Mountain Movers: Moving More Than Mountains
By now, we all have a dozen (at least) reasons to hate COVID-19. Our world has changed, lives have been altered forever, or lost—it has been difficult, to say it plainly. But, what does focusing on all of that do? It keeps us there. I, for one, have noticed a few pieces of beauty during the pandemic. People have found ways to come together that were unfamiliar a little more than a year ago. Dan Greene, lead singer and songwriter for the band Mountain Movers, is one of those people. While the virus pulled a lot of things apart, the band was brought closer together as they discovered places within and among themselves that they had never known, all while quarantined in their hometown of New Haven, Connecticut.
Mountain Movers came together a decade ago after playing and recording with various other artists and has been evolving ever since. Greene says the band has a sort of “magic, a collective idea that everyone’s input will change songs dramatically, which only furthers the excitement of us all.” Mountain Movers has adopted an approach that respects the manner in which each band member operates, giving each as much leeway as needed to make songs come together. “We feel the best way to go about it is with more freedom, not less,” says Greene.
“We got better at improvising; putting structureless music into a kind of structure in some way.”
Each band member brings a variety of tastes and experiences to the table, giving the group a sound that is unique: hints of psychedelia, a few touches of shoegaze and prog, as well as a lot of influences and sound I can’t put my finger on. Greene states that Mountain Movers is shaped by one another’s influences, making them distinct. They have always had their own flavor, but their most recent album, World What World, released in June 2021, covers an especially broad scope. According to Greene, the album was recorded in 2019, inspired by the image of someone fighting through a dark landscape while the rest of the world is asleep. Greene stated he felt it ominously matched up with the coming of the pandemic.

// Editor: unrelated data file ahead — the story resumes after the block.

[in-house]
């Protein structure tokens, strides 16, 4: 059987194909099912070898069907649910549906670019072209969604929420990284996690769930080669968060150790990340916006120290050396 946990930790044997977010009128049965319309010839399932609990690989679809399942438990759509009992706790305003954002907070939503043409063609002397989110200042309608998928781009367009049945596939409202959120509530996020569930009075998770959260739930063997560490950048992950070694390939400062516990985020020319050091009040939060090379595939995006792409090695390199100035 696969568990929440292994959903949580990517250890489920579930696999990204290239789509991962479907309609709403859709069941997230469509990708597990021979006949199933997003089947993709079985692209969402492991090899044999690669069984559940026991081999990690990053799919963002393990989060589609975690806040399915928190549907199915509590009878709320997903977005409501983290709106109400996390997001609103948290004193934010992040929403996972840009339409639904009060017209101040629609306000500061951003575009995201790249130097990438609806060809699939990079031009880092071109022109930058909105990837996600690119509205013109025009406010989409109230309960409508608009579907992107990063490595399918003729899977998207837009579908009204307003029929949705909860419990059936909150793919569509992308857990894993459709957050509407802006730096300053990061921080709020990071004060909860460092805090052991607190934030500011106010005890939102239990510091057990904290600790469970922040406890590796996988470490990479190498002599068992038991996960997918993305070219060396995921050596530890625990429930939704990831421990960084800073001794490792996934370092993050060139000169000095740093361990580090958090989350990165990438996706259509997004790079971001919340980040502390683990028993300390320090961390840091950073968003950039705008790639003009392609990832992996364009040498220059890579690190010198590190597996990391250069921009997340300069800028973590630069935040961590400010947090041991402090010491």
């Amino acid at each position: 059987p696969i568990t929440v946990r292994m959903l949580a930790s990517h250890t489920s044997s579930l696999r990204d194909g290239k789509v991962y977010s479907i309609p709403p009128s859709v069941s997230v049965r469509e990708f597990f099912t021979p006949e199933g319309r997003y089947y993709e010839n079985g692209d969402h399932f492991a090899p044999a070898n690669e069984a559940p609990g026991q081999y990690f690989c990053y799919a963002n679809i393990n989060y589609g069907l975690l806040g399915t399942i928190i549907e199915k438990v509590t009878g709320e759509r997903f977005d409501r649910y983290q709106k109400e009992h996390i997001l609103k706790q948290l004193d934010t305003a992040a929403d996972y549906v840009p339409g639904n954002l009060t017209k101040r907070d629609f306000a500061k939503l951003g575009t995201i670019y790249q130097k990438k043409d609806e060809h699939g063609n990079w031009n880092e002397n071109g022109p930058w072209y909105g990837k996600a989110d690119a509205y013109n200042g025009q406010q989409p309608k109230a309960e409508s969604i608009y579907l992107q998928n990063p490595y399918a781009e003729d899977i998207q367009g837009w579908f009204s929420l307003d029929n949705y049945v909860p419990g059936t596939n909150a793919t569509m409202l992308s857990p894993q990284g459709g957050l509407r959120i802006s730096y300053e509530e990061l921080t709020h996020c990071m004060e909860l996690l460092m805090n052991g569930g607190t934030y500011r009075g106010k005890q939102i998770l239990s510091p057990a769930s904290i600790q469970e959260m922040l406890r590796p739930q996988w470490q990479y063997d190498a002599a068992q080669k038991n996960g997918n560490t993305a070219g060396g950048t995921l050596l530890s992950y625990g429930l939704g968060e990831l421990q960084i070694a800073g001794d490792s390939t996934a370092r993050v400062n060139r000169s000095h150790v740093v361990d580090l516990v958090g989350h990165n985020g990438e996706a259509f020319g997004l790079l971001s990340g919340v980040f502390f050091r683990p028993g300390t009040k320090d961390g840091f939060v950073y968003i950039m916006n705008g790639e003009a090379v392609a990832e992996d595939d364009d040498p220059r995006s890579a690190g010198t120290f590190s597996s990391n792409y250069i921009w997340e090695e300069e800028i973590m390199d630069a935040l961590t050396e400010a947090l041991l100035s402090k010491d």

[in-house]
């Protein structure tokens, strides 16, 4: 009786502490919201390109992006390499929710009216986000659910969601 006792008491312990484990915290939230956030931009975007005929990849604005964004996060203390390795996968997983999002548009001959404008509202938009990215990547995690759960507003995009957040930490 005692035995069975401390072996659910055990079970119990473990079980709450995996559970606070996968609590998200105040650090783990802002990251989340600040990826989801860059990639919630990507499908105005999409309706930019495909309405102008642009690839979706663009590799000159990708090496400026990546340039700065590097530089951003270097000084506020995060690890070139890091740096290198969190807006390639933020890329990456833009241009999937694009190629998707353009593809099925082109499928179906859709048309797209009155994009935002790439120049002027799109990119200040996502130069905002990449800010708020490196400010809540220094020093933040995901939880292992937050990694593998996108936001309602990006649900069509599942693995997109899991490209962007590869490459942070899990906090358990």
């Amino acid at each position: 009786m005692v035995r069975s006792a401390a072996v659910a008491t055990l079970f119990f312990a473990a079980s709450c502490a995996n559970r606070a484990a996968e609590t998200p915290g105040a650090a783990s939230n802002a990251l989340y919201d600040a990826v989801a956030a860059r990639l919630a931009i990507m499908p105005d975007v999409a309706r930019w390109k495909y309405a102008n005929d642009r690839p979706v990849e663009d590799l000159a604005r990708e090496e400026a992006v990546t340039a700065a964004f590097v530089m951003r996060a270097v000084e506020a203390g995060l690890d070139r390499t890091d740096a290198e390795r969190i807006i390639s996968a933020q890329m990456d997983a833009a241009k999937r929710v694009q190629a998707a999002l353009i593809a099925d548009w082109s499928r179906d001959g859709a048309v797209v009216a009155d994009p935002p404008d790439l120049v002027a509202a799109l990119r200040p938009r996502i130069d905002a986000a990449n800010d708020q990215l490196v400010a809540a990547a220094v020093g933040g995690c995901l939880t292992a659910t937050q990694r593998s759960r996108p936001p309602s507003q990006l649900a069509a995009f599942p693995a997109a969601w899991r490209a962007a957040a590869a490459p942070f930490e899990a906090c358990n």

The band used their quarantine time together to truly pour over their recordings, of which there were many, in order to choose their favorites and mix them into a linear fashion that made sense. The album does sound like an eerie adventure, which I personally found quite captivating. Guitar heavy tracks like “Way Back To the World” and “Flock Of Swans,” led expertly by lead guitarist Kryssi Battalene, pull the listener wildly, yet comfortably, along their journey.
“We feel the best way to go about it is with more freedom, not less.”
As Mountain Movers put the perfect finishing touches on World What World, the members were also able to use the time they would have spent on tour logistics—plotting show locations, crash spots and routes—to further experiment with their sound. “It used to be showing up, plugging in and we’d start to play,” says Greene, “but we got better at improvising; putting structureless music into a kind of structure in some way.” The band members didn’t feel as though they were confined to hammering out new songs during their practices anymore. Instead, they got together to enjoy one another and allow the music to lead the way. “Covid smashed the regulations we felt of having to improvise with the same instruments. What we learned then is helping the band evolve now,” Greene says.
Getting together during the pandemic only brought the band closer as a unit and more adept at creating on the spot. According to Greene, everyone contributes in a plethora of ways. Not only does Rick Omonte keep the pulse of the band on the bass guitar, he also acts as manager, using his various connections to get the band’s needs met. Then, you have Ross Menze who does all the heavy lifting on both the gear and the drum kit while keeping things light as the band’s funny man. “We find it most rewarding when listening to each other. It’s where the band grows and why we are in such a strong place,” Greene says, and at the end of the day, “we are connected by friendship, not the music business.”
Much like the way the band plays these days, the members are taking things that come their way rather than forcing anything. Going with the flow and allowing their world to unfold in front of them is sparking new avenues of creativity and freedom for this band, making the development of fresh and never-before-heard sound an exciting possibility.